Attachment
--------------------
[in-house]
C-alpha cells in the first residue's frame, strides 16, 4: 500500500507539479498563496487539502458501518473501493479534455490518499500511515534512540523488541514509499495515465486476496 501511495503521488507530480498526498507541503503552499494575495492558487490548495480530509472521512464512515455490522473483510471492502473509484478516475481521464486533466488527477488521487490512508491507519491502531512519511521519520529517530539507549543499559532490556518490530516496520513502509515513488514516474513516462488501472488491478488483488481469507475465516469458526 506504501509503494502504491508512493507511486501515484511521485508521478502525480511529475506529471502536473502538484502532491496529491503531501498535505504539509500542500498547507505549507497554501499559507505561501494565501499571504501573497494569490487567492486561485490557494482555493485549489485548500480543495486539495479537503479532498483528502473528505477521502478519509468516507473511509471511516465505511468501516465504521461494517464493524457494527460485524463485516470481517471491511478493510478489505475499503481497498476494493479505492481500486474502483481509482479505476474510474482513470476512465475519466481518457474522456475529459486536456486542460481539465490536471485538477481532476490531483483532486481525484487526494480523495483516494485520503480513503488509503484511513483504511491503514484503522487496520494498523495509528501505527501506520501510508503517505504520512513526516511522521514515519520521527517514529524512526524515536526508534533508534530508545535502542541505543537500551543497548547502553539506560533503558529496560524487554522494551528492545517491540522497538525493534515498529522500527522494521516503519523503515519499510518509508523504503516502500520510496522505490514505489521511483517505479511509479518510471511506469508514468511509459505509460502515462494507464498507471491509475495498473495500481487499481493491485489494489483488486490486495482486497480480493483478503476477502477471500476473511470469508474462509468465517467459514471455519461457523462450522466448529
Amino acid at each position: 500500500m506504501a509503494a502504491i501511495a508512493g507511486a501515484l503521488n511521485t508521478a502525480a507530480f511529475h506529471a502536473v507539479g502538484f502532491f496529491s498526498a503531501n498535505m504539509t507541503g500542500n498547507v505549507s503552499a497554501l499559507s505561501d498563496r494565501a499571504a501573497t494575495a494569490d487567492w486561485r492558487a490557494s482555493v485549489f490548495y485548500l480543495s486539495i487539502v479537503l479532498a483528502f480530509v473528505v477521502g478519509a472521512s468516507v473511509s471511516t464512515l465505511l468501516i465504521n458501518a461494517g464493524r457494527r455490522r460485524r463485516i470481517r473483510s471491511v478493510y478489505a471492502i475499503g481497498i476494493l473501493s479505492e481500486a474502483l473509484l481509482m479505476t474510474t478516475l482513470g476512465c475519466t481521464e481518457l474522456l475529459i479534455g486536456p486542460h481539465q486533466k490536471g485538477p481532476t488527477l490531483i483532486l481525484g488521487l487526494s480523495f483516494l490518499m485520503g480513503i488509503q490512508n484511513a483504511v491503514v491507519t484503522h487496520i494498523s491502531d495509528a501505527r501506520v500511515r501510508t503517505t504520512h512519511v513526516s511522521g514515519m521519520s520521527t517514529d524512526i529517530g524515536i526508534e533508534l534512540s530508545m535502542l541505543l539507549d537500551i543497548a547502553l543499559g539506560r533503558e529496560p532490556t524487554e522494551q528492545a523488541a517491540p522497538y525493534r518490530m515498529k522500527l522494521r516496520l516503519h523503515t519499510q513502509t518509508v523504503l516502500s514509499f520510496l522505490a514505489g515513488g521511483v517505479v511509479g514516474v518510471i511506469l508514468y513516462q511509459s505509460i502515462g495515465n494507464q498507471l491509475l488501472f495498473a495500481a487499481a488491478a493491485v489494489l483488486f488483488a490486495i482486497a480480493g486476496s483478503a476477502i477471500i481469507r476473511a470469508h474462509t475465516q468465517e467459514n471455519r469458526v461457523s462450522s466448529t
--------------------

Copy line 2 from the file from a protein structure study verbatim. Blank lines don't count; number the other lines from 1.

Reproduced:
C-alpha cells in the first residue's frame, strides 16, 4: 500500500507539479498563496487539502458501518473501493479534455490518499500511515534512540523488541514509499495515465486476496 501511495503521488507530480498526498507541503503552499494575495492558487490548495480530509472521512464512515455490522473483510471492502473509484478516475481521464486533466488527477488521487490512508491507519491502531512519511521519520529517530539507549543499559532490556518490530516496520513502509515513488514516474513516462488501472488491478488483488481469507475465516469458526 506504501509503494502504491508512493507511486501515484511521485508521478502525480511529475506529471502536473502538484502532491496529491503531501498535505504539509500542500498547507505549507497554501499559507505561501494565501499571504501573497494569490487567492486561485490557494482555493485549489485548500480543495486539495479537503479532498483528502473528505477521502478519509468516507473511509471511516465505511468501516465504521461494517464493524457494527460485524463485516470481517471491511478493510478489505475499503481497498476494493479505492481500486474502483481509482479505476474510474482513470476512465475519466481518457474522456475529459486536456486542460481539465490536471485538477481532476490531483483532486481525484487526494480523495483516494485520503480513503488509503484511513483504511491503514484503522487496520494498523495509528501505527501506520501510508503517505504520512513526516511522521514515519520521527517514529524512526524515536526508534533508534530508545535502542541505543537500551543497548547502553539506560533503558529496560524487554522494551528492545517491540522497538525493534515498529522500527522494521516503519523503515519499510518509508523504503516502500520510496522505490514505489521511483517505479511509479518510471511506469508514468511509459505509460502515462494507464498507471491509475495498473495500481487499481493491485489494489483488486490486495482486497480480493483478503476477502477471500476473511470469508474462509468465517467459514471455519461457523462450522466448529